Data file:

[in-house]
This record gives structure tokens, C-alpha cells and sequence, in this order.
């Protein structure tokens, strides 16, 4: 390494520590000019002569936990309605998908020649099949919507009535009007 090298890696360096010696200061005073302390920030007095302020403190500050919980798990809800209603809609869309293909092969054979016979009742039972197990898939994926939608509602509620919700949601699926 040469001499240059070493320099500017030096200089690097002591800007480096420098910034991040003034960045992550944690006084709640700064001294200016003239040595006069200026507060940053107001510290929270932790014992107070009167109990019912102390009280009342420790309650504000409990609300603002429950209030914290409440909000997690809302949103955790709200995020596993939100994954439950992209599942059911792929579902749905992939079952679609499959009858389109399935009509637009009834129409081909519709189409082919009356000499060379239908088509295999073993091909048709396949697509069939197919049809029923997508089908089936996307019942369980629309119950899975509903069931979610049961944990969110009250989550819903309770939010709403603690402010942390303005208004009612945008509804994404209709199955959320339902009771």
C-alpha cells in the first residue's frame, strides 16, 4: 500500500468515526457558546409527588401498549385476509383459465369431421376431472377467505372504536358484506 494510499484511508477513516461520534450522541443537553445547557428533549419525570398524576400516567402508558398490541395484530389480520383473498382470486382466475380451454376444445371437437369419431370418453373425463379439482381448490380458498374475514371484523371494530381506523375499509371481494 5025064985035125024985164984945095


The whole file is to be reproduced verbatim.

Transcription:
[in-house]
This record gives structure tokens, C-alpha cells and sequence, in this order.
């Protein structure tokens, strides 16, 4: 390494520590000019002569936990309605998908020649099949919507009535009007 090298890696360096010696200061005073302390920030007095302020403190500050919980798990809800209603809609869309293909092969054979016979009742039972197990898939994926939608509602509620919700949601699926 040469001499240059070493320099500017030096200089690097002591800007480096420098910034991040003034960045992550944690006084709640700064001294200016003239040595006069200026507060940053107001510290929270932790014992107070009167109990019912102390009280009342420790309650504000409990609300603002429950209030914290409440909000997690809302949103955790709200995020596993939100994954439950992209599942059911792929579902749905992939079952679609499959009858389109399935009509637009009834129409081909519709189409082919009356000499060379239908088509295999073993091909048709396949697509069939197919049809029923997508089908089936996307019942369980629309119950899975509903069931979610049961944990969110009250989550819903309770939010709403603690402010942390303005208004009612945008509804994404209709199955959320339902009771």
C-alpha cells in the first residue's frame, strides 16, 4: 500500500468515526457558546409527588401498549385476509383459465369431421376431472377467505372504536358484506 494510499484511508477513516461520534450522541443537553445547557428533549419525570398524576400516567402508558398490541395484530389480520383473498382470486382466475380451454376444445371437437369419431370418453373425463379439482381448490380458498374475514371484523371494530381506523375499509371481494 5025064985035125024985164984945095